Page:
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A top official with the U.S. Drug Enforcement Administration tells NPR efforts to target drug cartels in Mexico have unraveled. The culprit is a diplomatic route that's frozen joint investigations and intelligence sharing between the two countries. This comes at a time when cartels are shipping more and more fentanyl into the U.S., driving a record spike in overdose deaths. NPR addiction correspondent Brian Mann reports.

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During this second Ramadan of the pandemic, people are finding creative ways to connect with the holiday and reconnect with each other. Deena Prichep reports on what the holy month of prayer and fasting looks like this year.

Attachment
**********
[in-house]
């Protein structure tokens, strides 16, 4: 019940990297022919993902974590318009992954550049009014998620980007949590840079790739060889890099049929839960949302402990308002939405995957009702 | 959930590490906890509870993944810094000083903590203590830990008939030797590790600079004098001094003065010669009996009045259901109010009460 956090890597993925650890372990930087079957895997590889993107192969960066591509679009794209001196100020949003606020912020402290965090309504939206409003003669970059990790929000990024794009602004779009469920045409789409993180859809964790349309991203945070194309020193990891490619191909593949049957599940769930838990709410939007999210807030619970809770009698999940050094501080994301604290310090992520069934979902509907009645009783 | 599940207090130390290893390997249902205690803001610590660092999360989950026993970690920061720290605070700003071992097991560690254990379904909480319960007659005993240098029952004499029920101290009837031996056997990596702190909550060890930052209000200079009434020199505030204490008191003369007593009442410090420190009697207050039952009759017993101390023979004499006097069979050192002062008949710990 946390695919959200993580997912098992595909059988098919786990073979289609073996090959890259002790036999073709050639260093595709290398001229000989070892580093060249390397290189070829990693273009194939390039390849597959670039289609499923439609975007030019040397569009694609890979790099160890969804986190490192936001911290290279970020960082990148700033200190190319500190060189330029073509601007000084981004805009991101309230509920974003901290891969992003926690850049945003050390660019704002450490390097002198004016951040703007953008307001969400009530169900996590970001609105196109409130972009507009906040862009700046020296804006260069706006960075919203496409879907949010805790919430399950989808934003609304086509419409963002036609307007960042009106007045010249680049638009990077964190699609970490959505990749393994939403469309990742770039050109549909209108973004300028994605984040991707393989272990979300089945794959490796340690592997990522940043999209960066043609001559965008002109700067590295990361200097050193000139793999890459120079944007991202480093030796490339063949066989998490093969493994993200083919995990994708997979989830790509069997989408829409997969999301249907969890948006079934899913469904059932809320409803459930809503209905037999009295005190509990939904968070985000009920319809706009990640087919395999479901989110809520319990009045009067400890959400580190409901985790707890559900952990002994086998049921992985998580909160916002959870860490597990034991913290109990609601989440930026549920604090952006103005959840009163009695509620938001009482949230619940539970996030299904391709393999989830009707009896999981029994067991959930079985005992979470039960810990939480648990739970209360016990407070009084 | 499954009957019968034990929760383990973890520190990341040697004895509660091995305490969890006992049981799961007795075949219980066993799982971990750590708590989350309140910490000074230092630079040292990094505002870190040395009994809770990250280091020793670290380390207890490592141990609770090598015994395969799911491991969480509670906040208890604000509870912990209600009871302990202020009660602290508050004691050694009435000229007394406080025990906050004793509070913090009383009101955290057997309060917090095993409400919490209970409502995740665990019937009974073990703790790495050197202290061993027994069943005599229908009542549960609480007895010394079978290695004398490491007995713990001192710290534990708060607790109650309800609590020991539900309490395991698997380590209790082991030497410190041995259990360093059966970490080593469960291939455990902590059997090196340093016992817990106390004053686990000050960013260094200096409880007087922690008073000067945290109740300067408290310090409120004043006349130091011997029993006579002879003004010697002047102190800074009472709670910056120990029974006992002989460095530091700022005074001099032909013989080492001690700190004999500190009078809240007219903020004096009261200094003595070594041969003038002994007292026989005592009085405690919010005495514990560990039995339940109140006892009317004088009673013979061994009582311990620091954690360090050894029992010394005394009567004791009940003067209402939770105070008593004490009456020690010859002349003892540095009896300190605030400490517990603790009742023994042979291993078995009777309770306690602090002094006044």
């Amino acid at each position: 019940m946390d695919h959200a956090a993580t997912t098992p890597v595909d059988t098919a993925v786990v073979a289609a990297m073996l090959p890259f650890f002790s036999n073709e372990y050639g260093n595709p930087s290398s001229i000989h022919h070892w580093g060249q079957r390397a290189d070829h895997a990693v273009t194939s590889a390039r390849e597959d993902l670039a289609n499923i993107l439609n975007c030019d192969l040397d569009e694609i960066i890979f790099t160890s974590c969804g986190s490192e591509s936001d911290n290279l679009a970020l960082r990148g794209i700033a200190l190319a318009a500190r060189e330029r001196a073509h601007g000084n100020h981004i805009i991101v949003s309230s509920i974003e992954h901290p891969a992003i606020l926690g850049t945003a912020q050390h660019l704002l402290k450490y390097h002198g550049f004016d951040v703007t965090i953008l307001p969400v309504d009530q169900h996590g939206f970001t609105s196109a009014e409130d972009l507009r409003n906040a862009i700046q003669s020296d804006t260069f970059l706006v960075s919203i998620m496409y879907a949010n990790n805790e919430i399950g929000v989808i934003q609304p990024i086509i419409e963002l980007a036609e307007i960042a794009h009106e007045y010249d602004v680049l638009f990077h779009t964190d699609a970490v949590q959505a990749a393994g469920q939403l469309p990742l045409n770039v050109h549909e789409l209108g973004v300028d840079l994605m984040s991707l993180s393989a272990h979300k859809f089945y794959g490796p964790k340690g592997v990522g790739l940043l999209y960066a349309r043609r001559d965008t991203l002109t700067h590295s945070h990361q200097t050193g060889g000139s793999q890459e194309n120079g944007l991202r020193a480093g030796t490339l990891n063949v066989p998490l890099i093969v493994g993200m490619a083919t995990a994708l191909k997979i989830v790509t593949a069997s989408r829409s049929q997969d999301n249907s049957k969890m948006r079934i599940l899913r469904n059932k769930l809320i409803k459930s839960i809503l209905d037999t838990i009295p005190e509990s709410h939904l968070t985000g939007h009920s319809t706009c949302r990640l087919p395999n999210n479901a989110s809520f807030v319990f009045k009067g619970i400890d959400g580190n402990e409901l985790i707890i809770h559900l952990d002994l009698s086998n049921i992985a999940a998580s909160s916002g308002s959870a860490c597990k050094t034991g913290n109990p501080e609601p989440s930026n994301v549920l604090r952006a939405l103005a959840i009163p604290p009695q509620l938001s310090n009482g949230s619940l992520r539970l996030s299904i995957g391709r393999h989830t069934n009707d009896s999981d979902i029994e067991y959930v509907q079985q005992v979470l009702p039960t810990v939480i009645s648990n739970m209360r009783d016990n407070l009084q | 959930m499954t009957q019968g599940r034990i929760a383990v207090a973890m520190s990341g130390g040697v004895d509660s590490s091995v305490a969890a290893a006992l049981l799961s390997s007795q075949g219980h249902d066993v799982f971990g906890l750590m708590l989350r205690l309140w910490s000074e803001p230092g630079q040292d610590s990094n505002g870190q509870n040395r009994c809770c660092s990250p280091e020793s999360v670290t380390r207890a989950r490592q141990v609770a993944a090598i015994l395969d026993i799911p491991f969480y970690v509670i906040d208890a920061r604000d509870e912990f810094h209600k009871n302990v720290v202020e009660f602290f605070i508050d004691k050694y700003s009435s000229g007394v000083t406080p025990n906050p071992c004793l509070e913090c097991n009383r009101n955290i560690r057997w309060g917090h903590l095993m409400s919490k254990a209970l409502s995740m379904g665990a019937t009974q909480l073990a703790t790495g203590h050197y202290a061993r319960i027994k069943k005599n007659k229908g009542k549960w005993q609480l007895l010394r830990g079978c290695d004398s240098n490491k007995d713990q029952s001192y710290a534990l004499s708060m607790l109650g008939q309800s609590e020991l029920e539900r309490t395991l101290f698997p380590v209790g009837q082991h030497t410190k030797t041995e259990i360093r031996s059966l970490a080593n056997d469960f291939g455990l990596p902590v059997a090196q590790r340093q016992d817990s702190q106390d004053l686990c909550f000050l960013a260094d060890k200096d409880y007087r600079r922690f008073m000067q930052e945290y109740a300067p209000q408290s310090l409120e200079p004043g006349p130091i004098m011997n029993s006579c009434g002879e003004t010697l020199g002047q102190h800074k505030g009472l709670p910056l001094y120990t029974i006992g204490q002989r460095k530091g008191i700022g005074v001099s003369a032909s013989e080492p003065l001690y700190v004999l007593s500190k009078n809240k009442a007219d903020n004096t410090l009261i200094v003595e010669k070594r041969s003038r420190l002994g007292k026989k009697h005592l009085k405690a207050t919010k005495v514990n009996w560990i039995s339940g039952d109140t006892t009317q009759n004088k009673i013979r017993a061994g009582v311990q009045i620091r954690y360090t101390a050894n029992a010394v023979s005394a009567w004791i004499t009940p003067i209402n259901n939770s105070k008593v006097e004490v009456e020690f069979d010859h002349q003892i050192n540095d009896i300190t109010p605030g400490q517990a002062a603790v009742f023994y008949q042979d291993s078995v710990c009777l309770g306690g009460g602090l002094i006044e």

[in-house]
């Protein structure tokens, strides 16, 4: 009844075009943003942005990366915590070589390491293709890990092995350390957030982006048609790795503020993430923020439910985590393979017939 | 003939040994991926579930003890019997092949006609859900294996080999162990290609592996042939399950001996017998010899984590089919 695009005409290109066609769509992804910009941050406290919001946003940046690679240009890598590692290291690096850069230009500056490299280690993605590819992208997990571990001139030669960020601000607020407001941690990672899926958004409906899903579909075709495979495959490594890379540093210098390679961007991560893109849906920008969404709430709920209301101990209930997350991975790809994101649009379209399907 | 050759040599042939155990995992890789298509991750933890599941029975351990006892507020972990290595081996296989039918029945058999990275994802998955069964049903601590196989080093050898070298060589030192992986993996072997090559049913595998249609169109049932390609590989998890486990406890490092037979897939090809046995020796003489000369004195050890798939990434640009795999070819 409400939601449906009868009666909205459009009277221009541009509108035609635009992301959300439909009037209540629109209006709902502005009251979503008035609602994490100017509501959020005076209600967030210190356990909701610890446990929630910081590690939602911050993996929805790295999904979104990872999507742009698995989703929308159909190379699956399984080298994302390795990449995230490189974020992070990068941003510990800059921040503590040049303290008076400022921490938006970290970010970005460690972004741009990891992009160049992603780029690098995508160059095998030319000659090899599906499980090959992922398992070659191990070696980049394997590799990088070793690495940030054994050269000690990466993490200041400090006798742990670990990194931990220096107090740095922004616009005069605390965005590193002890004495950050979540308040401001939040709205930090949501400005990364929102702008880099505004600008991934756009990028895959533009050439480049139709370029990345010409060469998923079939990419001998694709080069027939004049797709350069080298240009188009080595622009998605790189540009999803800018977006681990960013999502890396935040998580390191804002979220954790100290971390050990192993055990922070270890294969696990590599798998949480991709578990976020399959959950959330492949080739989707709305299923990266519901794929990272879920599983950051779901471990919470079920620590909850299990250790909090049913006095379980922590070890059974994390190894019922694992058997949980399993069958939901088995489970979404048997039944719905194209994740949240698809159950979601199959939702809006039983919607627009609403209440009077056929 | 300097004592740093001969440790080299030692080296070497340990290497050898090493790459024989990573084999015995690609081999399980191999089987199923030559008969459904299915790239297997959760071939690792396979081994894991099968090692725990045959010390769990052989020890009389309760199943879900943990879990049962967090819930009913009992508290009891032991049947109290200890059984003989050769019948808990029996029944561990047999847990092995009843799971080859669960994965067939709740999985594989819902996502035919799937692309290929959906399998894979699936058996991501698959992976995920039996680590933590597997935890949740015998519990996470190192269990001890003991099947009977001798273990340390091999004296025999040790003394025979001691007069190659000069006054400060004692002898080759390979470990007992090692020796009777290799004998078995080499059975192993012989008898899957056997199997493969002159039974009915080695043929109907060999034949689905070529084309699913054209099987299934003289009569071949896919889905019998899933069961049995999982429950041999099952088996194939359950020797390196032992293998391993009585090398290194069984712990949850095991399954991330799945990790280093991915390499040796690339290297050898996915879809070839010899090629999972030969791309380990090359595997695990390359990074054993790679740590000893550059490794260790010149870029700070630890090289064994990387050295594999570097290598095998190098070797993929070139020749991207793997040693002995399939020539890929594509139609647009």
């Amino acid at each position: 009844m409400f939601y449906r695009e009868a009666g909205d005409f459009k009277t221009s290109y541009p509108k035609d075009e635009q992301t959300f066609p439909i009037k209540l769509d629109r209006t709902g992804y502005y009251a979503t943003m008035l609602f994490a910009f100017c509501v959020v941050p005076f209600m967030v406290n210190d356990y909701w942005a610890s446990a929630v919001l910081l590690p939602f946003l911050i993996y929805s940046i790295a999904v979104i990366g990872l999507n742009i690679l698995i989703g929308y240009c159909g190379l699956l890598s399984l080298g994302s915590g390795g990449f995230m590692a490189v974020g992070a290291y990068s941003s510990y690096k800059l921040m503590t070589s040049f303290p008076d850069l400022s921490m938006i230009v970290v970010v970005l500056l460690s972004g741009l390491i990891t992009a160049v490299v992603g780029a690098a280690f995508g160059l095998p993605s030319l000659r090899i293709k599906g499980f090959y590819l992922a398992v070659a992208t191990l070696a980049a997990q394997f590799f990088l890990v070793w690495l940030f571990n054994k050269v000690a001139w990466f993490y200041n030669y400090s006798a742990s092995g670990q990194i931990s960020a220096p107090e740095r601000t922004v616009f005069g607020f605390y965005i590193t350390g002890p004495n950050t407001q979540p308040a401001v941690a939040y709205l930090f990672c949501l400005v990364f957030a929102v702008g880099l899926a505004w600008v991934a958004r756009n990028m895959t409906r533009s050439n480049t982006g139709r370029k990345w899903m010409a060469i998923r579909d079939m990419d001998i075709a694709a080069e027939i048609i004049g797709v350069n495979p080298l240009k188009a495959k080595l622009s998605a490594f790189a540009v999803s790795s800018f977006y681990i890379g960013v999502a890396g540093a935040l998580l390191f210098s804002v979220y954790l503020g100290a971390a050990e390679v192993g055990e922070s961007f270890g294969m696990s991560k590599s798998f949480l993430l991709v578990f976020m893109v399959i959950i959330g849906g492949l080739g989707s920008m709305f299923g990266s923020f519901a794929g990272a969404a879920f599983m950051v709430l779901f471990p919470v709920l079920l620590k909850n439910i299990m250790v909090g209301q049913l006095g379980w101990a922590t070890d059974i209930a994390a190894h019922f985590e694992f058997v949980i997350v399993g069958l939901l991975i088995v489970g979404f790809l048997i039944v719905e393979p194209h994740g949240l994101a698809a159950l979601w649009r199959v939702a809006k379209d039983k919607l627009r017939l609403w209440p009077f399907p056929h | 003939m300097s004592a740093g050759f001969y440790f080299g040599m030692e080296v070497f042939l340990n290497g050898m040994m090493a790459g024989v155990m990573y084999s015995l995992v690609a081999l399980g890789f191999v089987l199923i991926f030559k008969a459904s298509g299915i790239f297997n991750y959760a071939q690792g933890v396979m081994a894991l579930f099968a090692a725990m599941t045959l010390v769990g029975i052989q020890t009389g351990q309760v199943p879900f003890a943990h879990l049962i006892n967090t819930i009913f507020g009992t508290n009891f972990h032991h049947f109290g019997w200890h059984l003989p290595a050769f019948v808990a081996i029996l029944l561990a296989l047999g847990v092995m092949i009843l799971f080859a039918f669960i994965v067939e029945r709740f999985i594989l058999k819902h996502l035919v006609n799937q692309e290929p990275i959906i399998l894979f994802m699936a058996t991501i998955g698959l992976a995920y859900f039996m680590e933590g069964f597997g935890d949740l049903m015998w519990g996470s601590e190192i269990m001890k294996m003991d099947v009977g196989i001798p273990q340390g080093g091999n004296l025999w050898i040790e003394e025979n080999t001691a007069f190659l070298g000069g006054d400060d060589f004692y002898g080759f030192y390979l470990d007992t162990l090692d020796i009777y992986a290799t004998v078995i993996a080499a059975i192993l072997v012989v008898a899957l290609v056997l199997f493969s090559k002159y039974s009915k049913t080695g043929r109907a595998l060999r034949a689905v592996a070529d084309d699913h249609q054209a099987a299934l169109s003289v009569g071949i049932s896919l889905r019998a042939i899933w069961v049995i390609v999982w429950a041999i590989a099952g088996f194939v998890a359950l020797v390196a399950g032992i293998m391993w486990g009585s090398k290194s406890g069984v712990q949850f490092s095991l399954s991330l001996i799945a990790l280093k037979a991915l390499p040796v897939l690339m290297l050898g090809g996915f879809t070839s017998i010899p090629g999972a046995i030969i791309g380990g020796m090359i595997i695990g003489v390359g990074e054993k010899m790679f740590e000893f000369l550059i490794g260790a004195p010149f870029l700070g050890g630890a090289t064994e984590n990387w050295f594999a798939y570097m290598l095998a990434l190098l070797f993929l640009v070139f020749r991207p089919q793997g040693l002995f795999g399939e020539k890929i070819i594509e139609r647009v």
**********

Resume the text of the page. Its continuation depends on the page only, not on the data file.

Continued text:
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Sharon Stone was for years one of the poster women for classic Hollywood blond bombshell glamour, famous for a controversial scene in one of the most controversial movies of the '90s. But she is also an Oscar nominee, a mom of three and an activist who has quietly raised massive amounts of money and supplies for people living with homelessness, HIV/AIDS and other challenges.

Sheriff deputies shot and killed Andrew Brown, Jr., in Elizabeth City, N.C., last week. One of their bodycams captured the shooting, but Superior Court Judge Jeff Foster blocked the full release of the video for at least a month.

Pasquotank County Sheriff Tommy Wooten, who oversees the deputies who killed Brown, a 42-year-old Black man, told All Things Considered that he thinks releasing the video now will help people trust law enforcement

Radio Diaries launched 25 years ago, bringing the voices of teenagers documenting their lives to All Things Considered. Founder and producer Joe Richman looks back on a few diaries that were recorded at the beginning.

Amanda Brand was 17 when I gave her a big clunky cassette recorder and asked her to record her life for a few months. She didn't know what to expect. Neither did I.